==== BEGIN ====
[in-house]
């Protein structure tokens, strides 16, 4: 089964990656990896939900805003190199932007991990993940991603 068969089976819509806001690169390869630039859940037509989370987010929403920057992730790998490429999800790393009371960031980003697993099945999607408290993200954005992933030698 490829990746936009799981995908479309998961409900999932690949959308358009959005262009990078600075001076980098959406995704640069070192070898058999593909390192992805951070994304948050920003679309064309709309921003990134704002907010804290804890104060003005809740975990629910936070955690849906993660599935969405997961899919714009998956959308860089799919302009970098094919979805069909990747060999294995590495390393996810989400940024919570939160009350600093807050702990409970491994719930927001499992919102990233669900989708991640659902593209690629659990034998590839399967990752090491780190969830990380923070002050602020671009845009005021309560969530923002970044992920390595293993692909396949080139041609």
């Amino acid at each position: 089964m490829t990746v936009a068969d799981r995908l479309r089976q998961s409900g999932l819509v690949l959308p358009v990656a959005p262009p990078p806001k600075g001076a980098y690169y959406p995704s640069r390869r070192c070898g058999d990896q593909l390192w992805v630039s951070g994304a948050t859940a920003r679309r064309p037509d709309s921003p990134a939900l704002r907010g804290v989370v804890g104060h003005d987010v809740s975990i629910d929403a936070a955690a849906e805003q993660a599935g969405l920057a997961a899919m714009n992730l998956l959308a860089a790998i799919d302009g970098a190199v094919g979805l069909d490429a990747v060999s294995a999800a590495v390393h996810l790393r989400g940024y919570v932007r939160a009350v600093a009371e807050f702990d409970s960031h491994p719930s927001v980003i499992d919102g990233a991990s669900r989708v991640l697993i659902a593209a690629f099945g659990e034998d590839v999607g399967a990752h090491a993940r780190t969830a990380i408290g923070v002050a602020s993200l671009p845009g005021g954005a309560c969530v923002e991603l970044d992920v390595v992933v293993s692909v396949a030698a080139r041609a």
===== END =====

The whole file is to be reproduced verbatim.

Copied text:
[in-house]
């Protein structure tokens, strides 16, 4: 089964990656990896939900805003190199932007991990993940991603 068969089976819509806001690169390869630039859940037509989370987010929403920057992730790998490429999800790393009371960031980003697993099945999607408290993200954005992933030698 490829990746936009799981995908479309998961409900999932690949959308358009959005262009990078600075001076980098959406995704640069070192070898058999593909390192992805951070994304948050920003679309064309709309921003990134704002907010804290804890104060003005809740975990629910936070955690849906993660599935969405997961899919714009998956959308860089799919302009970098094919979805069909990747060999294995590495390393996810989400940024919570939160009350600093807050702990409970491994719930927001499992919102990233669900989708991640659902593209690629659990034998590839399967990752090491780190969830990380923070002050602020671009845009005021309560969530923002970044992920390595293993692909396949080139041609």
């Amino acid at each position: 089964m490829t990746v936009a068969d799981r995908l479309r089976q998961s409900g999932l819509v690949l959308p358009v990656a959005p262009p990078p806001k600075g001076a980098y690169y959406p995704s640069r390869r070192c070898g058999d990896q593909l390192w992805v630039s951070g994304a948050t859940a920003r679309r064309p037509d709309s921003p990134a939900l704002r907010g804290v989370v804890g104060h003005d987010v809740s975990i629910d929403a936070a955690a849906e805003q993660a599935g969405l920057a997961a899919m714009n992730l998956l959308a860089a790998i799919d302009g970098a190199v094919g979805l069909d490429a990747v060999s294995a999800a590495v390393h996810l790393r989400g940024y919570v932007r939160a009350v600093a009371e807050f702990d409970s960031h491994p719930s927001v980003i499992d919102g990233a991990s669900r989708v991640l697993i659902a593209a690629f099945g659990e034998d590839v999607g399967a990752h090491a993940r780190t969830a990380i408290g923070v002050a602020s993200l671009p845009g005021g954005a309560c969530v923002e991603l970044d992920v390595v992933v293993s692909v396949a030698a080139r041609a």